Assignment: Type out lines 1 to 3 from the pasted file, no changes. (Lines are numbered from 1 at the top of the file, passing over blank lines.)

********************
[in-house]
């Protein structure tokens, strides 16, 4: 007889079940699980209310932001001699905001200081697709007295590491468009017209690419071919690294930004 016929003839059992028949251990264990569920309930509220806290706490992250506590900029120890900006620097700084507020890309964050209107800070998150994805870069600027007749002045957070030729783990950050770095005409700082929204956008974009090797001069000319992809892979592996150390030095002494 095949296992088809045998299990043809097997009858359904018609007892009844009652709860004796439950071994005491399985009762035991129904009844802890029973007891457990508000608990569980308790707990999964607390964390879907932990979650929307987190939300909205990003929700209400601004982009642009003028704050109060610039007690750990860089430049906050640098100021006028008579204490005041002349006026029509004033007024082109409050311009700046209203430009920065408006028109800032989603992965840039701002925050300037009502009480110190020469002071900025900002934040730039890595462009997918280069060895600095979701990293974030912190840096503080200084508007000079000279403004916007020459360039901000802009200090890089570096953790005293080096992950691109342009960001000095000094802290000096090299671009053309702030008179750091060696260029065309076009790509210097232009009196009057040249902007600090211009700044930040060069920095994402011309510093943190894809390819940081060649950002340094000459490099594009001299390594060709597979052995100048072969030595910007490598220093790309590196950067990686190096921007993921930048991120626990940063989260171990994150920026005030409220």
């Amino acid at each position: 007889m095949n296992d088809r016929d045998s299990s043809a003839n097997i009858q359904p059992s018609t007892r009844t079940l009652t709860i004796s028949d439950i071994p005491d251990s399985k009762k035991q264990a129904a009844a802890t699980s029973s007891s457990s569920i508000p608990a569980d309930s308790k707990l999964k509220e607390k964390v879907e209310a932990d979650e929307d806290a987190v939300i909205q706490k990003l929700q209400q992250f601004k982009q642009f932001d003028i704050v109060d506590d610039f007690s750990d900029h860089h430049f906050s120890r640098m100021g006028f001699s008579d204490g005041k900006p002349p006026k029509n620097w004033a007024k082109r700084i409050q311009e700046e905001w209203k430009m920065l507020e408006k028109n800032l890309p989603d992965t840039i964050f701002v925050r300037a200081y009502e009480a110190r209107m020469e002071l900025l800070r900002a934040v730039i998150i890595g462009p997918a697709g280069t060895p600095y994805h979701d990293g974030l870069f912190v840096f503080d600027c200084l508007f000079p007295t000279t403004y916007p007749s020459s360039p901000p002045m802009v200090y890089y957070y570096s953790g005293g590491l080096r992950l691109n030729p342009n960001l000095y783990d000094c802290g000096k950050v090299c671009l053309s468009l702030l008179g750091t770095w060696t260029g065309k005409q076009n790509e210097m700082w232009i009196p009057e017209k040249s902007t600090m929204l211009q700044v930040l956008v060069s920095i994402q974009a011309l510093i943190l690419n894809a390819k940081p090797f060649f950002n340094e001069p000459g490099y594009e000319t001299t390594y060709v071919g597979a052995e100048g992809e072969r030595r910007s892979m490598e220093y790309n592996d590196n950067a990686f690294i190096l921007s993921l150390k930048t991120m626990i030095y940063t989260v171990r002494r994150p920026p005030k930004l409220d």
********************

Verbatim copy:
[in-house]
């Protein structure tokens, strides 16, 4: 007889079940699980209310932001001699905001200081697709007295590491468009017209690419071919690294930004 016929003839059992028949251990264990569920309930509220806290706490992250506590900029120890900006620097700084507020890309964050209107800070998150994805870069600027007749002045957070030729783990950050770095005409700082929204956008974009090797001069000319992809892979592996150390030095002494 095949296992088809045998299990043809097997009858359904018609007892009844009652709860004796439950071994005491399985009762035991129904009844802890029973007891457990508000608990569980308790707990999964607390964390879907932990979650929307987190939300909205990003929700209400601004982009642009003028704050109060610039007690750990860089430049906050640098100021006028008579204490005041002349006026029509004033007024082109409050311009700046209203430009920065408006028109800032989603992965840039701002925050300037009502009480110190020469002071900025900002934040730039890595462009997918280069060895600095979701990293974030912190840096503080200084508007000079000279403004916007020459360039901000802009200090890089570096953790005293080096992950691109342009960001000095000094802290000096090299671009053309702030008179750091060696260029065309076009790509210097232009009196009057040249902007600090211009700044930040060069920095994402011309510093943190894809390819940081060649950002340094000459490099594009001299390594060709597979052995100048072969030595910007490598220093790309590196950067990686190096921007993921930048991120626990940063989260171990994150920026005030409220």
């Amino acid at each position: 007889m095949n296992d088809r016929d045998s299990s043809a003839n097997i009858q359904p059992s018609t007892r009844t079940l009652t709860i004796s028949d439950i071994p005491d251990s399985k009762k035991q264990a129904a009844a802890t699980s029973s007891s457990s569920i508000p608990a569980d309930s308790k707990l999964k509220e607390k964390v879907e209310a932990d979650e929307d806290a987190v939300i909205q706490k990003l929700q209400q992250f601004k982009q642009f932001d003028i704050v109060d506590d610039f007690s750990d900029h860089h430049f906050s120890r640098m100021g006028f001699s008579d204490g005041k900006p002349p006026k029509n620097w004033a007024k082109r700084i409050q311009e700046e905001w209203k430009m920065l507020e408006k028109n800032l890309p989603d992965t840039i964050f701002v925050r300037a200081y009502e009480a110190r209107m020469e002071l900025l800070r900002a934040v730039i998150i890595g462009p997918a697709g280069t060895p600095y994805h979701d990293g974030l870069f912190v840096f503080d600027c200084l508007f000079p007295t000279t403004y916007p007749s020459s360039p901000p002045m802009v200090y890089y957070y570096s953790g005293g590491l080096r992950l691109n030729p342009n960001l000095y783990d000094c802290g000096k950050v090299c671009l053309s468009l702030l008179g750091t770095w060696t260029g065309k005409q076009n790509e210097m700082w232009i009196p009057e017209k040249s902007t600090m929204l211009q700044v930040l956008v060069s920095i994402q974009a011309l510093i943190l690419n894809a390819k940081p090797f060649f950002n340094e001069p000459g490099y594009e000319t001299t390594y060709v071919g597979a052995e100048g992809e072969r030595r910007s892979m490598e220093y790309n592996d590196n950067a990686f690294i190096l921007s993921l150390k930048t991120m626990i030095y940063t989260v171990r002494r994150p920026p005030k930004l409220d």